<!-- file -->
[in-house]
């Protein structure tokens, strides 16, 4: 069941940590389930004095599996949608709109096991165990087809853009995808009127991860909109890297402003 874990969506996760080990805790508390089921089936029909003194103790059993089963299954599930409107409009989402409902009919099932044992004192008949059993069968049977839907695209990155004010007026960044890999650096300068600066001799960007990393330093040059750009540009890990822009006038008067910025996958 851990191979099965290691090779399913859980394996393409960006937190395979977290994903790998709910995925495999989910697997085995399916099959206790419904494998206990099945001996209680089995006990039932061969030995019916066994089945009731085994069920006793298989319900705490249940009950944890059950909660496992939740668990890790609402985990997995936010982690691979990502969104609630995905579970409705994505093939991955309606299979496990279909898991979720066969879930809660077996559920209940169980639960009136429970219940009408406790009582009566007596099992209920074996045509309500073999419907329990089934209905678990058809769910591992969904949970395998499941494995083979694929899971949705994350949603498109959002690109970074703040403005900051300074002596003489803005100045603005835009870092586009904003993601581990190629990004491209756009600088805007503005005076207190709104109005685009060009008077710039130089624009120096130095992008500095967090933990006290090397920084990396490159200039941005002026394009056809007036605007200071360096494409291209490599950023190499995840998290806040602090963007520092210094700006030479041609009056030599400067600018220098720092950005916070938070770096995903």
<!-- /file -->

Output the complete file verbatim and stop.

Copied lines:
[in-house]
């Protein structure tokens, strides 16, 4: 069941940590389930004095599996949608709109096991165990087809853009995808009127991860909109890297402003 874990969506996760080990805790508390089921089936029909003194103790059993089963299954599930409107409009989402409902009919099932044992004192008949059993069968049977839907695209990155004010007026960044890999650096300068600066001799960007990393330093040059750009540009890990822009006038008067910025996958 851990191979099965290691090779399913859980394996393409960006937190395979977290994903790998709910995925495999989910697997085995399916099959206790419904494998206990099945001996209680089995006990039932061969030995019916066994089945009731085994069920006793298989319900705490249940009950944890059950909660496992939740668990890790609402985990997995936010982690691979990502969104609630995905579970409705994505093939991955309606299979496990279909898991979720066969879930809660077996559920209940169980639960009136429970219940009408406790009582009566007596099992209920074996045509309500073999419907329990089934209905678990058809769910591992969904949970395998499941494995083979694929899971949705994350949603498109959002690109970074703040403005900051300074002596003489803005100045603005835009870092586009904003993601581990190629990004491209756009600088805007503005005076207190709104109005685009060009008077710039130089624009120096130095992008500095967090933990006290090397920084990396490159200039941005002026394009056809007036605007200071360096494409291209490599950023190499995840998290806040602090963007520092210094700006030479041609009056030599400067600018220098720092950005916070938070770096995903």